The Trinity is one of the most essential doctrines of the Christian faith, as it reveals a magnificent truth about God—that he is one God eternally existing as three distinct persons. While Christians often struggle to find the right words to describe the union of Father, Son, and Spirit, the Bible gives clarity concerning the triune God’s activity in nature (creation), grace (redemption), and glory (reward). In the second installment of the Short Studies in Systematic Theology series, theologian Scott Swain examines the Trinity, presenting its biblical foundations, systematic–theological structure, and practical relevance for the church today.
“What distinguishes the persons of the Trinity from each other are their relations to each other, not their relations to us.” (Pages 32–33)
“Common predications are patterns of speech that refer to what the three persons of the Trinity hold in common with each other as the one God. They are ‘the Lord.’ They are the author and end of all creatures. And so forth. Proper predications are patterns of speech that refer to that which distinguishes the three persons of the Trinity from each other within the one God.” (Pages 34–35)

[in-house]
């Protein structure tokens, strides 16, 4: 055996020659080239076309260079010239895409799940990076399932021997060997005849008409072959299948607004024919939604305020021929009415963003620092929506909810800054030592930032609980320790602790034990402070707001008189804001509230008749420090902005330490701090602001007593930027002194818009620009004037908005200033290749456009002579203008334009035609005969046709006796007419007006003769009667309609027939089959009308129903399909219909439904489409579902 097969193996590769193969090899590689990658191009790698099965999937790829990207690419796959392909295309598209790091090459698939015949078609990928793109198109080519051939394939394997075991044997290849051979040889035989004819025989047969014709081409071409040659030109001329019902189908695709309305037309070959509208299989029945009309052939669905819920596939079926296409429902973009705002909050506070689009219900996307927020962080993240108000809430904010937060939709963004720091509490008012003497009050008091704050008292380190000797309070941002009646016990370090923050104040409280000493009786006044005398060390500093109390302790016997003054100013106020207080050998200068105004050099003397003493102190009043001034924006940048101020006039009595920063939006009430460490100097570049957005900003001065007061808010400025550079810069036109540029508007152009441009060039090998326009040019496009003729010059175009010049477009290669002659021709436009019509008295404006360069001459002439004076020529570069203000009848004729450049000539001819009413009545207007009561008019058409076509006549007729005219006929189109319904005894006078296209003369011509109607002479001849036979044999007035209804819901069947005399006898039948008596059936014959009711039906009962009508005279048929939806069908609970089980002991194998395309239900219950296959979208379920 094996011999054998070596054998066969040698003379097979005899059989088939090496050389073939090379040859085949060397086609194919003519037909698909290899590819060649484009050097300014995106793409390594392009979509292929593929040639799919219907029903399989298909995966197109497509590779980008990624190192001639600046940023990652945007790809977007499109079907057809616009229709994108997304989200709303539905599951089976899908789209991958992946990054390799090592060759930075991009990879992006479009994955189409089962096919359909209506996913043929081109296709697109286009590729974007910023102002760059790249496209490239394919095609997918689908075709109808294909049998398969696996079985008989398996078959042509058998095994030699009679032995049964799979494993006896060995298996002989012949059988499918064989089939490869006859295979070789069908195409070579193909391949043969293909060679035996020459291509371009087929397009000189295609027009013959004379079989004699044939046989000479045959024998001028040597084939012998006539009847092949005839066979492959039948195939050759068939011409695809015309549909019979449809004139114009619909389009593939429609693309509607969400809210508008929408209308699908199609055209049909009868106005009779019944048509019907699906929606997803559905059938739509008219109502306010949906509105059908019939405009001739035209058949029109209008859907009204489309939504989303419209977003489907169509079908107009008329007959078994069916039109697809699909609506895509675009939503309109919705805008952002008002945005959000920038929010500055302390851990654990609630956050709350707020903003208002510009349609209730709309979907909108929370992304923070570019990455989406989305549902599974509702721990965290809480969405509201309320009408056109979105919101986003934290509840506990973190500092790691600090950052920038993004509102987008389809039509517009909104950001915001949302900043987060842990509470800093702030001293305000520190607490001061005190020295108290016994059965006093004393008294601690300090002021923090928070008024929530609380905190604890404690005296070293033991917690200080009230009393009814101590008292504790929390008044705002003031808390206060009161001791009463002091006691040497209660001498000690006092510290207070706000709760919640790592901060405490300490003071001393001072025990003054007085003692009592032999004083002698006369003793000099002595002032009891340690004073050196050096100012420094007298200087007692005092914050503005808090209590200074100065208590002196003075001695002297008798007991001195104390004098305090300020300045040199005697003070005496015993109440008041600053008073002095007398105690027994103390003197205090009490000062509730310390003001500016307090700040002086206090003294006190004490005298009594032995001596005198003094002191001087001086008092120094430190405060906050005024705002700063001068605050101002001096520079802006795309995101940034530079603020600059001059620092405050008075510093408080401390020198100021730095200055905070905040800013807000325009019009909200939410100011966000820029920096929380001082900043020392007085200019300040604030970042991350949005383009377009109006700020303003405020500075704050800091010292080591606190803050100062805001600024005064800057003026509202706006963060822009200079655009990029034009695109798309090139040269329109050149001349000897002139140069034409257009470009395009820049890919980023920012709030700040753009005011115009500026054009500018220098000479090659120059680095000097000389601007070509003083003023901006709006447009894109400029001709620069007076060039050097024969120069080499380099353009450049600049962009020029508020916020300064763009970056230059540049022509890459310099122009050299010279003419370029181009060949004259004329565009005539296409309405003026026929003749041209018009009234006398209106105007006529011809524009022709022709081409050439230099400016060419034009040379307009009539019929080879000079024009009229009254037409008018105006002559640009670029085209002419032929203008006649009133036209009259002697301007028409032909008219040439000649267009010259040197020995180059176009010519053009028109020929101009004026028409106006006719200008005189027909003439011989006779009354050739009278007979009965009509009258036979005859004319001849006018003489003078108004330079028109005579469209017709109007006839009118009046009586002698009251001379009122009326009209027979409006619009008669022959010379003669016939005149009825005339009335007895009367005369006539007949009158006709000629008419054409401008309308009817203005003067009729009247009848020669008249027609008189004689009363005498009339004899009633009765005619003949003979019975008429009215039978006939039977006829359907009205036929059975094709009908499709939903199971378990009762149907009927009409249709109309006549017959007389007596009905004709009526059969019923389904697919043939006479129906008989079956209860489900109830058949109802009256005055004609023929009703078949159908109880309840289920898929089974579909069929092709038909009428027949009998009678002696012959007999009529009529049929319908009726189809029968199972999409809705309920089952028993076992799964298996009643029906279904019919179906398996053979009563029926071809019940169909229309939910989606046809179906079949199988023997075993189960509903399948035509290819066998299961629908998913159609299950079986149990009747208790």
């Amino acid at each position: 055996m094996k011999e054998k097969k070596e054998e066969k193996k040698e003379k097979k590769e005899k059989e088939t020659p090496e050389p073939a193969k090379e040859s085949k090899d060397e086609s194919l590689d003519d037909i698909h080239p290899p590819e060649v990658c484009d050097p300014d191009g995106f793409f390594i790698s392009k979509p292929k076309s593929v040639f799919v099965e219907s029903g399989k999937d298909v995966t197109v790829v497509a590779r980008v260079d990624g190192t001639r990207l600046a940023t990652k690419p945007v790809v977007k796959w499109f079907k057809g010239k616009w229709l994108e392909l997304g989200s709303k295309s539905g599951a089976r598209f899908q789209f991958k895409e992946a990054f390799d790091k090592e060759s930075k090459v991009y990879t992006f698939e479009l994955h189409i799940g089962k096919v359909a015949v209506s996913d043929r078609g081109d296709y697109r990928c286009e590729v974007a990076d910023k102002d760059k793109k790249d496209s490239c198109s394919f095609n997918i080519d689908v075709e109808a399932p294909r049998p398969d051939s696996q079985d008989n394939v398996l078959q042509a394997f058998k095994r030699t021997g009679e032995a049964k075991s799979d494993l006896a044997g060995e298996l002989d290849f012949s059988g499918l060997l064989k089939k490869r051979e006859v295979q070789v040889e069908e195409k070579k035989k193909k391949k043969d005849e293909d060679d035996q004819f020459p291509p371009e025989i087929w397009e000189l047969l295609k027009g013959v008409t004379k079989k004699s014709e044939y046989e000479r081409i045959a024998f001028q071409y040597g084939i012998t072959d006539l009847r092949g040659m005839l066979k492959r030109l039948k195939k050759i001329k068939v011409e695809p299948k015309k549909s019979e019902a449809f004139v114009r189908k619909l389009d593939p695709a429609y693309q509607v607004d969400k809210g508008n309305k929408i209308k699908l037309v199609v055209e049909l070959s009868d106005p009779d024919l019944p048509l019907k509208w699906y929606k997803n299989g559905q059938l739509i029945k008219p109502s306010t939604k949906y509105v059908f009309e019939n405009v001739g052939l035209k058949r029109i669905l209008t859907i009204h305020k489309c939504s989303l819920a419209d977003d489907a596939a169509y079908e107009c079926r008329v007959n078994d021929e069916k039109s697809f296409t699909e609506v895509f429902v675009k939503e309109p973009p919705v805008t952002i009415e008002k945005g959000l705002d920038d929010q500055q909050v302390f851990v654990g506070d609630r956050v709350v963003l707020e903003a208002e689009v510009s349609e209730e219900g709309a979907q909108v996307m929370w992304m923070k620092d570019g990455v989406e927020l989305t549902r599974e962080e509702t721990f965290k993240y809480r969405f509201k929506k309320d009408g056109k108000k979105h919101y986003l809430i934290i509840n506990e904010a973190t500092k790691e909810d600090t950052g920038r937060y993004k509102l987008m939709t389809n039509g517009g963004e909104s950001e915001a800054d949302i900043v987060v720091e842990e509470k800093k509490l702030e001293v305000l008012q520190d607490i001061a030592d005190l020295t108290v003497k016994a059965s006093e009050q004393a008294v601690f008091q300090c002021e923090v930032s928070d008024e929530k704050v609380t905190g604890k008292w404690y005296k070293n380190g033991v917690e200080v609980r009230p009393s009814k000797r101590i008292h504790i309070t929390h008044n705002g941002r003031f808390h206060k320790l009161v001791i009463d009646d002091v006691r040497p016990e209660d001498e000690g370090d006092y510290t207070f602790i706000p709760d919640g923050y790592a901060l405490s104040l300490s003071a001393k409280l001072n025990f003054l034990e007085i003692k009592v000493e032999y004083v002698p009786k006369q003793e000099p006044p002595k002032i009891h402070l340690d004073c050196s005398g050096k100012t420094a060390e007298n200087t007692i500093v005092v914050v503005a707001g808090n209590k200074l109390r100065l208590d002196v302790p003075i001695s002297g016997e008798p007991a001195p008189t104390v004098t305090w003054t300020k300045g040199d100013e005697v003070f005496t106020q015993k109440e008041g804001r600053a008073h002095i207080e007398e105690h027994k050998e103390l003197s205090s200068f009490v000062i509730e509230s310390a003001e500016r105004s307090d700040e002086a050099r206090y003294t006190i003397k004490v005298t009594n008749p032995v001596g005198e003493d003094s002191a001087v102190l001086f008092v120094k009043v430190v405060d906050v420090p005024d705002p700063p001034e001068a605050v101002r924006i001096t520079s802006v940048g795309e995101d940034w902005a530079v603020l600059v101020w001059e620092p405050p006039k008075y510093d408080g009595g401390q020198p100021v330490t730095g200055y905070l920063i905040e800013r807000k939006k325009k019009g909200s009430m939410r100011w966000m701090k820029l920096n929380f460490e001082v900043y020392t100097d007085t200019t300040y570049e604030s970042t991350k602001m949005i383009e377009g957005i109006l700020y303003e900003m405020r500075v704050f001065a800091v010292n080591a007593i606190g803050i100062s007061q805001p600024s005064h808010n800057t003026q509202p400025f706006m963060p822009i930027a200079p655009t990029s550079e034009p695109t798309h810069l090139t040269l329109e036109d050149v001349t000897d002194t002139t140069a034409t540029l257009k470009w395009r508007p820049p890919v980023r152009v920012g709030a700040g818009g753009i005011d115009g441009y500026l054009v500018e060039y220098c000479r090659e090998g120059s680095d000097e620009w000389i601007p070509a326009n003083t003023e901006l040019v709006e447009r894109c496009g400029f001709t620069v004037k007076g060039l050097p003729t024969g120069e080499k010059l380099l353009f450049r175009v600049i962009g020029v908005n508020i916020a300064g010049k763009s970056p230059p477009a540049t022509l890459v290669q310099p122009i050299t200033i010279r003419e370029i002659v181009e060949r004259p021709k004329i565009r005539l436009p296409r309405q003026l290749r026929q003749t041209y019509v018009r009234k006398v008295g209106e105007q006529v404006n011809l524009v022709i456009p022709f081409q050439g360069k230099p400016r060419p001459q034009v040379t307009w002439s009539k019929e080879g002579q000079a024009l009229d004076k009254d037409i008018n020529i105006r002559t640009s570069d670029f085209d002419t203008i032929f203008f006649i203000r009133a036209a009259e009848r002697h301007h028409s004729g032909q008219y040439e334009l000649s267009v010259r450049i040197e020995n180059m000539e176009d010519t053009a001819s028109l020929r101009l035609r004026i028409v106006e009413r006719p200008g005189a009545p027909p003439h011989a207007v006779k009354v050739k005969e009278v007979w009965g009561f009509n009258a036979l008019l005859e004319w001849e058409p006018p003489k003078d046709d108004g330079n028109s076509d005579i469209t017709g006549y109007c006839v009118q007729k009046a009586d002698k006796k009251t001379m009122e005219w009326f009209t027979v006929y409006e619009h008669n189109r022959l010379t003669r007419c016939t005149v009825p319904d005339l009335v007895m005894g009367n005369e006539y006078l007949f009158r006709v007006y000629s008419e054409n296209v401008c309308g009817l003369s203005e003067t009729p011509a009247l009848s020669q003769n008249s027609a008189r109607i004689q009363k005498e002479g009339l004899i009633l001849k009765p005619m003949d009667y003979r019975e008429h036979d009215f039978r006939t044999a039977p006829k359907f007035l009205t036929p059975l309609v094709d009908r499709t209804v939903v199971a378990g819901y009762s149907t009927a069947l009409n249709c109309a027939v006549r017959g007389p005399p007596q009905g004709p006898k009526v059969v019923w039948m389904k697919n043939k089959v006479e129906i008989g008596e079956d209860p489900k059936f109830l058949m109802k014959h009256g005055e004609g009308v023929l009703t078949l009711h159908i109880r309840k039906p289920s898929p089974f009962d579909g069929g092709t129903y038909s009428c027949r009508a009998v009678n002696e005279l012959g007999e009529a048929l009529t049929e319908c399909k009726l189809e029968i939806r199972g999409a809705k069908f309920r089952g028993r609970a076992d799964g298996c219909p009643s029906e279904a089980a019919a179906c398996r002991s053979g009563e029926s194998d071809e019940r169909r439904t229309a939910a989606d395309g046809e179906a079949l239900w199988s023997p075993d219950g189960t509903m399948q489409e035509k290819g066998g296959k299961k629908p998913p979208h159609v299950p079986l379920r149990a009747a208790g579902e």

“Note, then, a third pattern: the Bible’s Trinitarian discourse consistently distinguishes the Father, the Son, and the Holy Spirit by their mutual relations, which are ‘relations of origin.’” (Page 32)
“Because of divine simplicity, the external works of the triune God are not parceled out among the persons, with each person perhaps doing his share to contribute to a larger whole. The external works of the triune God are indivisible. All of God’s works, from creation to consummation, are works of the three persons enacting one divine power, ordered by one divine wisdom, expressing one divine goodness, and manifesting one divine glory.” (Page 59)
“Appropriation, more precisely defined, then, is the special association of certain works of the Trinity with certain persons of the Trinity based on the way certain works specially manifest personal properties of the Trinity (paternity, filiation, and spiration).” (Page 113)
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